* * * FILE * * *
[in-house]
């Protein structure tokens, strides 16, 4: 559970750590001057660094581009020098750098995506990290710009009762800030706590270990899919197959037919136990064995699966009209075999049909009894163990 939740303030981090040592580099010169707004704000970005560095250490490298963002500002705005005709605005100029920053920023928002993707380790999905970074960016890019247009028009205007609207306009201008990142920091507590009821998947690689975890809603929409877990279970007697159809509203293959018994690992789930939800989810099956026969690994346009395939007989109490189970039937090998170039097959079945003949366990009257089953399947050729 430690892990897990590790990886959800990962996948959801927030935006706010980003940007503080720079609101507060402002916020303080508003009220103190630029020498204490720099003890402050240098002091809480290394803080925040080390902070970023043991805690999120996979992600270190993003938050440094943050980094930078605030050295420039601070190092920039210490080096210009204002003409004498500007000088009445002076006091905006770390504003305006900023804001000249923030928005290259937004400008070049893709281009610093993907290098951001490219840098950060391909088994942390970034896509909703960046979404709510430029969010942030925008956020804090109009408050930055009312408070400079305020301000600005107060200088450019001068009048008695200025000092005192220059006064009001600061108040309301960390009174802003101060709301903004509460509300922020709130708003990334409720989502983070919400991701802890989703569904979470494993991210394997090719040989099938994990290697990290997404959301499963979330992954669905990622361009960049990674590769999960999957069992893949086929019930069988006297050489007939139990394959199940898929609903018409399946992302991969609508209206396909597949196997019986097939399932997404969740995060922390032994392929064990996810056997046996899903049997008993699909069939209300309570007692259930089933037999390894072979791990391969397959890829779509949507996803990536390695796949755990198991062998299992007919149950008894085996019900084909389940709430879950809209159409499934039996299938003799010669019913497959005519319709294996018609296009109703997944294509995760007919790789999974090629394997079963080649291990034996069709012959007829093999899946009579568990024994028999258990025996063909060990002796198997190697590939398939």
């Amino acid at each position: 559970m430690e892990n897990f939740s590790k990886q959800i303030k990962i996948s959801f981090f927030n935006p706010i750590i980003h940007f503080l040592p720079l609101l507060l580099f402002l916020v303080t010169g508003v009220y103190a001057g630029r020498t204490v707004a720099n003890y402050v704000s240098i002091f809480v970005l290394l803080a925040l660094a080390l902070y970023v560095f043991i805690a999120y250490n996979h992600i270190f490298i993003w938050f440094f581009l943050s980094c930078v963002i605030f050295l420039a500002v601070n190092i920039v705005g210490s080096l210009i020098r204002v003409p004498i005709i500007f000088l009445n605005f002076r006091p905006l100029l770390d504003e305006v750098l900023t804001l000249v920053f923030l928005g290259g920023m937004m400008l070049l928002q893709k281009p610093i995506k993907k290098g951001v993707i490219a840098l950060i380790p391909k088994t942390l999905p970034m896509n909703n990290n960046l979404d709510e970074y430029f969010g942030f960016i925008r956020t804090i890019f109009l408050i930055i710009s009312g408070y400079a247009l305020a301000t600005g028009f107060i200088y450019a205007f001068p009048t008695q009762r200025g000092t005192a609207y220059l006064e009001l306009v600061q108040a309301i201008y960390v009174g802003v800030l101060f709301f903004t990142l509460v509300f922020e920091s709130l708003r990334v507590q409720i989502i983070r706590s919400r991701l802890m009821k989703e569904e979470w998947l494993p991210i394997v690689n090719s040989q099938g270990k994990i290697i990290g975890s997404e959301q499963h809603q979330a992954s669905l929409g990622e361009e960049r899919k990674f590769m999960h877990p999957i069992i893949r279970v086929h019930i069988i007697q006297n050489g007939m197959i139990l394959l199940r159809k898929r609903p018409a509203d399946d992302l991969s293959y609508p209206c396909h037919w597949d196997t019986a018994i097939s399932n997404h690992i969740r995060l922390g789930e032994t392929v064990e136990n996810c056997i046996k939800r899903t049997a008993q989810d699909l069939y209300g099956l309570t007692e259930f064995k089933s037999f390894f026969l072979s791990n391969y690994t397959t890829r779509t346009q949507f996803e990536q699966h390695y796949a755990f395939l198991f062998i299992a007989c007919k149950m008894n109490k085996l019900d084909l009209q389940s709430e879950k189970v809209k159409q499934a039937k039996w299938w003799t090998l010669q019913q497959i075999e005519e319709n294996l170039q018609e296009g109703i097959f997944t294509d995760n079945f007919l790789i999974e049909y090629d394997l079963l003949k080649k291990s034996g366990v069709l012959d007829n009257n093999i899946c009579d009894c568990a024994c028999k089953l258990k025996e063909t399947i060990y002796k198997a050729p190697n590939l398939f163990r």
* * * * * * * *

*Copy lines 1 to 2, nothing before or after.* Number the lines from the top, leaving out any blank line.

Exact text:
[in-house]
């Protein structure tokens, strides 16, 4: 559970750590001057660094581009020098750098995506990290710009009762800030706590270990899919197959037919136990064995699966009209075999049909009894163990 939740303030981090040592580099010169707004704000970005560095250490490298963002500002705005005709605005100029920053920023928002993707380790999905970074960016890019247009028009205007609207306009201008990142920091507590009821998947690689975890809603929409877990279970007697159809509203293959018994690992789930939800989810099956026969690994346009395939007989109490189970039937090998170039097959079945003949366990009257089953399947050729 430690892990897990590790990886959800990962996948959801927030935006706010980003940007503080720079609101507060402002916020303080508003009220103190630029020498204490720099003890402050240098002091809480290394803080925040080390902070970023043991805690999120996979992600270190993003938050440094943050980094930078605030050295420039601070190092920039210490080096210009204002003409004498500007000088009445002076006091905006770390504003305006900023804001000249923030928005290259937004400008070049893709281009610093993907290098951001490219840098950060391909088994942390970034896509909703960046979404709510430029969010942030925008956020804090109009408050930055009312408070400079305020301000600005107060200088450019001068009048008695200025000092005192220059006064009001600061108040309301960390009174802003101060709301903004509460509300922020709130708003990334409720989502983070919400991701802890989703569904979470494993991210394997090719040989099938994990290697990290997404959301499963979330992954669905990622361009960049990674590769999960999957069992893949086929019930069988006297050489007939139990394959199940898929609903018409399946992302991969609508209206396909597949196997019986097939399932997404969740995060922390032994392929064990996810056997046996899903049997008993699909069939209300309570007692259930089933037999390894072979791990391969397959890829779509949507996803990536390695796949755990198991062998299992007919149950008894085996019900084909389940709430879950809209159409499934039996299938003799010669019913497959005519319709294996018609296009109703997944294509995760007919790789999974090629394997079963080649291990034996069709012959007829093999899946009579568990024994028999258990025996063909060990002796198997190697590939398939």